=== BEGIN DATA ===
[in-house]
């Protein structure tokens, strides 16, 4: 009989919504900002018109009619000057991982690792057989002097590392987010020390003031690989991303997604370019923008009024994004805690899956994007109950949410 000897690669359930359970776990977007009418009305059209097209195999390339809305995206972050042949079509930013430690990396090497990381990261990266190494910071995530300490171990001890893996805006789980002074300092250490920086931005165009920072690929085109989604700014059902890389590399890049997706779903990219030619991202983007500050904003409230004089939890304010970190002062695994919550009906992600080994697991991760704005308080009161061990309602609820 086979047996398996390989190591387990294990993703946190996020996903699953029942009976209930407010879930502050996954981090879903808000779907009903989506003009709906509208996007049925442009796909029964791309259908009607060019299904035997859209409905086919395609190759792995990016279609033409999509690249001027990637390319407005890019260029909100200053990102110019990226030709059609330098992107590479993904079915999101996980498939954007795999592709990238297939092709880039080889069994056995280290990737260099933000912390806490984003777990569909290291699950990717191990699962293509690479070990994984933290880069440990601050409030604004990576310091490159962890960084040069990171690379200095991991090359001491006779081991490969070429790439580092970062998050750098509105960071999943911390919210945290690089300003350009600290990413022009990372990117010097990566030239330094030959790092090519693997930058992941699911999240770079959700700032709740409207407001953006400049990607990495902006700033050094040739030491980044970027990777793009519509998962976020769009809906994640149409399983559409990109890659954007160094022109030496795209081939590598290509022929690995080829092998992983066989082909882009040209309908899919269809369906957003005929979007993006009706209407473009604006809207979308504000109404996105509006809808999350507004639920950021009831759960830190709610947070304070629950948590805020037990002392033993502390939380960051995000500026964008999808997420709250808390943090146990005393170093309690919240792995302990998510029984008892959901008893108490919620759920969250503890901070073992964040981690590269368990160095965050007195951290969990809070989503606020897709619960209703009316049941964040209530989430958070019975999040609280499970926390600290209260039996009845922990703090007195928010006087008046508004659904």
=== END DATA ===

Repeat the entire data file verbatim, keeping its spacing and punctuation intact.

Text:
[in-house]
């Protein structure tokens, strides 16, 4: 009989919504900002018109009619000057991982690792057989002097590392987010020390003031690989991303997604370019923008009024994004805690899956994007109950949410 000897690669359930359970776990977007009418009305059209097209195999390339809305995206972050042949079509930013430690990396090497990381990261990266190494910071995530300490171990001890893996805006789980002074300092250490920086931005165009920072690929085109989604700014059902890389590399890049997706779903990219030619991202983007500050904003409230004089939890304010970190002062695994919550009906992600080994697991991760704005308080009161061990309602609820 086979047996398996390989190591387990294990993703946190996020996903699953029942009976209930407010879930502050996954981090879903808000779907009903989506003009709906509208996007049925442009796909029964791309259908009607060019299904035997859209409905086919395609190759792995990016279609033409999509690249001027990637390319407005890019260029909100200053990102110019990226030709059609330098992107590479993904079915999101996980498939954007795999592709990238297939092709880039080889069994056995280290990737260099933000912390806490984003777990569909290291699950990717191990699962293509690479070990994984933290880069440990601050409030604004990576310091490159962890960084040069990171690379200095991991090359001491006779081991490969070429790439580092970062998050750098509105960071999943911390919210945290690089300003350009600290990413022009990372990117010097990566030239330094030959790092090519693997930058992941699911999240770079959700700032709740409207407001953006400049990607990495902006700033050094040739030491980044970027990777793009519509998962976020769009809906994640149409399983559409990109890659954007160094022109030496795209081939590598290509022929690995080829092998992983066989082909882009040209309908899919269809369906957003005929979007993006009706209407473009604006809207979308504000109404996105509006809808999350507004639920950021009831759960830190709610947070304070629950948590805020037990002392033993502390939380960051995000500026964008999808997420709250808390943090146990005393170093309690919240792995302990998510029984008892959901008893108490919620759920969250503890901070073992964040981690590269368990160095965050007195951290969990809070989503606020897709619960209703009316049941964040209530989430958070019975999040609280499970926390600290209260039996009845922990703090007195928010006087008046508004659904």